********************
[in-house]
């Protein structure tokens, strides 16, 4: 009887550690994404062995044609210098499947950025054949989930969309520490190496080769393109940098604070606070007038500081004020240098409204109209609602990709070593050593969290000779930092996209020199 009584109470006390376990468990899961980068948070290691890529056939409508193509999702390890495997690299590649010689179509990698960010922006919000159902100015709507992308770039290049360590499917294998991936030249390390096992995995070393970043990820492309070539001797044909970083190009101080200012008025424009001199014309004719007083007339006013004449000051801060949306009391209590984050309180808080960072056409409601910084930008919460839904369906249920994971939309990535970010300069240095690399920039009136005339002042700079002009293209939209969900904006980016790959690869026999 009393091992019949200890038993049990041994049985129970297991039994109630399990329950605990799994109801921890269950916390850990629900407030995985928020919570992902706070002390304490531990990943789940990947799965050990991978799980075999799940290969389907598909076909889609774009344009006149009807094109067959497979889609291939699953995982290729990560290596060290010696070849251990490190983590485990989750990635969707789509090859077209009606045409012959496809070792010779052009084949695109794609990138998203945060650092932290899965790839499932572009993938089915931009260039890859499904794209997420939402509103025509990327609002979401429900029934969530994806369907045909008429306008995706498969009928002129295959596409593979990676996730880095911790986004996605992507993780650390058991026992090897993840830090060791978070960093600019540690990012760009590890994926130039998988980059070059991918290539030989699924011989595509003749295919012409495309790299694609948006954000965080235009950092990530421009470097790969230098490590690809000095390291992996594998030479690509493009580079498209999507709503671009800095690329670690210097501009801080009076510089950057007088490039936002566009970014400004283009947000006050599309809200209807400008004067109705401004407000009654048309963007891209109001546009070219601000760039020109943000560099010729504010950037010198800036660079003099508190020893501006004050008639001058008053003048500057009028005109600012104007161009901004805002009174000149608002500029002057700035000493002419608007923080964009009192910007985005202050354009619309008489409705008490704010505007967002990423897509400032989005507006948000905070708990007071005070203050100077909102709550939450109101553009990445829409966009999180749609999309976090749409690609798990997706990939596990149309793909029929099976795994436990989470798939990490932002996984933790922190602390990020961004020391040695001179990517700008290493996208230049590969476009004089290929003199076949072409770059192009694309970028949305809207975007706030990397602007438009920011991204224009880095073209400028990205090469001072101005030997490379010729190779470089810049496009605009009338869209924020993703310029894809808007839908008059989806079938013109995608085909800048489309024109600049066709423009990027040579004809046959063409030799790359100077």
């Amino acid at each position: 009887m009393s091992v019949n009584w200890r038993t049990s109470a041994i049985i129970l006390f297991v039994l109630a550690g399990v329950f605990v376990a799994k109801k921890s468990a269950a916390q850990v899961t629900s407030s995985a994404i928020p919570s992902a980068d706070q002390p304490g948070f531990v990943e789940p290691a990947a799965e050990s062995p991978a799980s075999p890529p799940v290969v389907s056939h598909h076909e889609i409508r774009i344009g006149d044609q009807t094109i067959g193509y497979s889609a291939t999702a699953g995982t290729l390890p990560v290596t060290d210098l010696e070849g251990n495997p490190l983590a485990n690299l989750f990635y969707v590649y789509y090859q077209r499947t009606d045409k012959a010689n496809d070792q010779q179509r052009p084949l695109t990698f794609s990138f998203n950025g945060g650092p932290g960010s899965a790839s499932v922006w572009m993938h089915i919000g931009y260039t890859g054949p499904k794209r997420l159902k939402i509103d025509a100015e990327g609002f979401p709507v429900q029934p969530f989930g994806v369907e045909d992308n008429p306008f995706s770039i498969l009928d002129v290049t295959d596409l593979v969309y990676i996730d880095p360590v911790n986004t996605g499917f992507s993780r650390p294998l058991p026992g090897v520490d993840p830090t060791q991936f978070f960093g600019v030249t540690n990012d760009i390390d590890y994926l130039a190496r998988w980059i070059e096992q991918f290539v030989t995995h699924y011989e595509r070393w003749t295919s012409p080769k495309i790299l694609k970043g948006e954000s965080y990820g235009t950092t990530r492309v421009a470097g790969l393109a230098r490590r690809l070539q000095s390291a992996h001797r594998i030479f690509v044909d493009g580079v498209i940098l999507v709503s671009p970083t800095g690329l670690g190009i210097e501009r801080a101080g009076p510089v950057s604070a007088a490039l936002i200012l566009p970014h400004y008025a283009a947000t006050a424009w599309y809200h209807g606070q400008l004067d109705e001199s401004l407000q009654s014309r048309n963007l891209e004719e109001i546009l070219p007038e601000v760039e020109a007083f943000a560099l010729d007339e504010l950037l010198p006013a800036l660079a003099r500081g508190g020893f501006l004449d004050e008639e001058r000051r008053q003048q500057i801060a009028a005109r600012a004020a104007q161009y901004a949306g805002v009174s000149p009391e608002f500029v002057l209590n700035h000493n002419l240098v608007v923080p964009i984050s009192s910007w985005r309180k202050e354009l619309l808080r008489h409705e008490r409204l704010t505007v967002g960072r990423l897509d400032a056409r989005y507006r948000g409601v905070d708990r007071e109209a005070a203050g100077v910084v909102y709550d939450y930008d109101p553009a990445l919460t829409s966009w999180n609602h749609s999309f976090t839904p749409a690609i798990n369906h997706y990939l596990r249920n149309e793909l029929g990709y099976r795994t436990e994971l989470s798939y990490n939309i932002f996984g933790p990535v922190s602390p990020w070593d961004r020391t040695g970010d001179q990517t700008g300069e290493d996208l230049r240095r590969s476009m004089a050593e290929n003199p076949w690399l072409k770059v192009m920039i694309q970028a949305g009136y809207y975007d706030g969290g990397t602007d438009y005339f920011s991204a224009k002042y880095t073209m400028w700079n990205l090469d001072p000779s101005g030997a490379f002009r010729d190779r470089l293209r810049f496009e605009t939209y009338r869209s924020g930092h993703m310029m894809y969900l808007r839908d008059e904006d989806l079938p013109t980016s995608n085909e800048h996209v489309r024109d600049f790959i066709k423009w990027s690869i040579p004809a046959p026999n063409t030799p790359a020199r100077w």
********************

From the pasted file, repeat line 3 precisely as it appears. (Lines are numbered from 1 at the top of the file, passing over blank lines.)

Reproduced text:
């Amino acid at each position: 009887m009393s091992v019949n009584w200890r038993t049990s109470a041994i049985i129970l006390f297991v039994l109630a550690g399990v329950f605990v376990a799994k109801k921890s468990a269950a916390q850990v899961t629900s407030s995985a994404i928020p919570s992902a980068d706070q002390p304490g948070f531990v990943e789940p290691a990947a799965e050990s062995p991978a799980s075999p890529p799940v290969v389907s056939h598909h076909e889609i409508r774009i344009g006149d044609q009807t094109i067959g193509y497979s889609a291939t999702a699953g995982t290729l390890p990560v290596t060290d210098l010696e070849g251990n495997p490190l983590a485990n690299l989750f990635y969707v590649y789509y090859q077209r499947t009606d045409k012959a010689n496809d070792q010779q179509r052009p084949l695109t990698f794609s990138f998203n950025g945060g650092p932290g960010s899965a790839s499932v922006w572009m993938h089915i919000g931009y260039t890859g054949p499904k794209r997420l159902k939402i509103d025509a100015e990327g609002f979401p709507v429900q029934p969530f989930g994806v369907e045909d992308n008429p306008f995706s770039i498969l009928d002129v290049t295959d596409l593979v969309y990676i996730d880095p360590v911790n986004t996605g499917f992507s993780r650390p294998l058991p026992g090897v520490d993840p830090t060791q991936f978070f960093g600019v030249t540690n990012d760009i390390d590890y994926l130039a190496r998988w980059i070059e096992q991918f290539v030989t995995h699924y011989e595509r070393w003749t295919s012409p080769k495309i790299l694609k970043g948006e954000s965080y990820g235009t950092t990530r492309v421009a470097g790969l393109a230098r490590r690809l070539q000095s390291a992996h001797r594998i030479f690509v044909d493009g580079v498209i940098l999507v709503s671009p970083t800095g690329l670690g190009i210097e501009r801080a101080g009076p510089v950057s604070a007088a490039l936002i200012l566009p970014h400004y008025a283009a947000t006050a424009w599309y809200h209807g606070q400008l004067d109705e001199s401004l407000q009654s014309r048309n963007l891209e004719e109001i546009l070219p007038e601000v760039e020109a007083f943000a560099l010729d007339e504010l950037l010198p006013a800036l660079a003099r500081g508190g020893f501006l004449d004050e008639e001058r000051r008053q003048q500057i801060a009028a005109r600012a004020a104007q161009y901004a949306g805002v009174s000149p009391e608002f500029v002057l209590n700035h000493n002419l240098v608007v923080p964009i984050s009192s910007w985005r309180k202050e354009l619309l808080r008489h409705e008490r409204l704010t505007v967002g960072r990423l897509d400032a056409r989005y507006r948000g409601v905070d708990r007071e109209a005070a203050g100077v910084v909102y709550d939450y930008d109101p553009a990445l919460t829409s966009w999180n609602h749609s999309f976090t839904p749409a690609i798990n369906h997706y990939l596990r249920n149309e793909l029929g990709y099976r795994t436990e994971l989470s798939y990490n939309i932002f996984g933790p990535v922190s602390p990020w070593d961004r020391t040695g970010d001179q990517t700008g300069e290493d996208l230049r240095r590969s476009m004089a050593e290929n003199p076949w690399l072409k770059v192009m920039i694309q970028a949305g009136y809207y975007d706030g969290g990397t602007d438009y005339f920011s991204a224009k002042y880095t073209m400028w700079n990205l090469d001072p000779s101005g030997a490379f002009r010729d190779r470089l293209r810049f496009e605009t939209y009338r869209s924020g930092h993703m310029m894809y969900l808007r839908d008059e904006d989806l079938p013109t980016s995608n085909e800048h996209v489309r024109d600049f790959i066709k423009w990027s690869i040579p004809a046959p026999n063409t030799p790359a020199r100077w």